US officer feeling sidelined as Iraqis take over
The U.S. Army officer from Raleigh, North Carolina says he took no offense and wasn't surprised.
Not once since Williams and his infantry company pulled out of the Hurriyah district in north Baghdad nearly three months ago has the Iraqi commander, Maj. Hussein Adhab Salman, or any of his officers, accepted the many offers of help from Williams and his troops or asked for their assistance.
"We worked ourselves out of a job," said Williams, referring to the sharp drop in violence over the past two years. "This is what the end of a counterinsurgency looks like."
Williams' company, part of the 1st Battalion, 18th Infantry Regiment based in Fort Riley, Kansas, quit Hurriyah a month ahead of the June 30 deadline set by the U.S.-Iraqi security pact for American forces to leave the cities. It is now stationed at a large U.S. base on Baghdad's western outskirts.
Lately, a spate of deadly bombings in the capital — at least 101 people died in a wave of attacks Wednesday — has raised fears that six years after the U.S.-led invasion, the Iraqis are still not ready to take over security.
But Hurriyah, mostly blue-collar Shiite, remains largely peaceful, and Sunnis who fled when sectarian violence was at its worst in 2006 and 2007 are slowly moving back. Behind Hurriyah's six-foot-high blast walls, outdoor markets teem with shoppers, and cafes and eateries are doing good business. Public parks are packed and Salman says efforts by Shiite militiamen to woo Hurriyah people to their anti-American cause have failed.
"The people now fully realize that they are evil," said Salman.
Before the Americans left Hurriyah, its inhabitants saw Williams as mayor, peacekeeper, military commander, financier, public works supremo and job creator.
Now, he half-jokes to a visitor, "My schedule is wide open."
He spends much of his time preparing for his troops' return to the U.S. next month. He takes inventories and supervises the packing of gear and equipment. He also is training for a 10-mile group run next month at Victory Camp, the sprawling U.S. military complex near Baghdad's airport.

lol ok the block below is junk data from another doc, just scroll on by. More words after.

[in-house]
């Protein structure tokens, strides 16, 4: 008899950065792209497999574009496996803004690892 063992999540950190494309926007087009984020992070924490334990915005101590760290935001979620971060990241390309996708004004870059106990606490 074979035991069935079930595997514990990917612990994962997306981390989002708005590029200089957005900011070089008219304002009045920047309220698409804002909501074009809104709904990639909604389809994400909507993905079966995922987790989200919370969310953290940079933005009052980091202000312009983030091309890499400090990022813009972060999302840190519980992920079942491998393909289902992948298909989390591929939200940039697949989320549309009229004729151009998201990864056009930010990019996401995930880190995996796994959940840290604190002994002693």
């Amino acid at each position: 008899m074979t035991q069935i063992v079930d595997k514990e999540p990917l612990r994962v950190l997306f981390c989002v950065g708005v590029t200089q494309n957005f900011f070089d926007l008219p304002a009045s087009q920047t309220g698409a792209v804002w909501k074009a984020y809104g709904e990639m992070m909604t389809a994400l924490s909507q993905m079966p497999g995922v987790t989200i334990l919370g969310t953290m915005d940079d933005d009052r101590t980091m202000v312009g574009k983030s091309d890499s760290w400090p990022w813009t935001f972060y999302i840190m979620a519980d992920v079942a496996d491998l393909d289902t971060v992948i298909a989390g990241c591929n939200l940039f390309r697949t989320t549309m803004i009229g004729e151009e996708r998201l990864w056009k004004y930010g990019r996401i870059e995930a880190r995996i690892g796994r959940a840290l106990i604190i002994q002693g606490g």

When Williams and his forces arrived in Hurriyah in November, their mission was primarily to head off a resurgence of sectarian violence, keep militiamen off the streets, protect families settling back into their homes and helping local authorities provide better services.
These days they make only occasional forays into Hurriyah, six miles from their new base, and time passes a lot more slowly.
"I honestly expected that we will continue to do more joint patrols with the Iraqis," said Williams. "We never really expected things to turn out this way. None of us is used to not being busy. We had to let go of something that we liked for so long."
Early this month, he said, his troops suited up, ready to rush to Hurriyah after a roadside bombing, but their Iraqi partners told them not to bother.
"They told us they had everything under control, which they did. This would not have been the case several months ago, but clearly they have come into their own," said Williams.
Hurriyah people used to approach the Americans on the streets or at their outposts and give them information on insurgents or criminals.
That has all but stopped, Williams said, but he still runs a tip phone line, staffed by Iraqi interpreters 19 hours a day.
Instructions on a sheet plastered on the wall are meant to keep the interpreters focused and alert. They can only leave their post to go to the toilet or fetch their replacement. The telephone must not be used for personal calls.
Williams' troops also continue to give out cards with the phone number whenever they are back at Hurriyah.
Williams, 28, and Salman, a portly 43-year-old career soldier, were all business when the two recently met at the Iraqi commander's headquarters. They discussed security in Hurriyah, using laser pointers on a satellite image of the district.
They agreed the flow of returning Sunnis has stayed the same since the Americans left and that there has been no increase in sectarian incidents.
Williams handed Salman a yellow folder containing intelligence in several color printout sheets of diagram trees. Then they met with only Williams' interpreter present to discuss individuals who should be investigated as suspected insurgents.
While he never asks for help in his operations, Salman says he still needs the intelligence gathered by the Americans.
"They have the technology and the financial resources to pay informers," he said. "I don't even have an intelligence officer or budget. I give some of our informers prepaid phone cards so they can call me."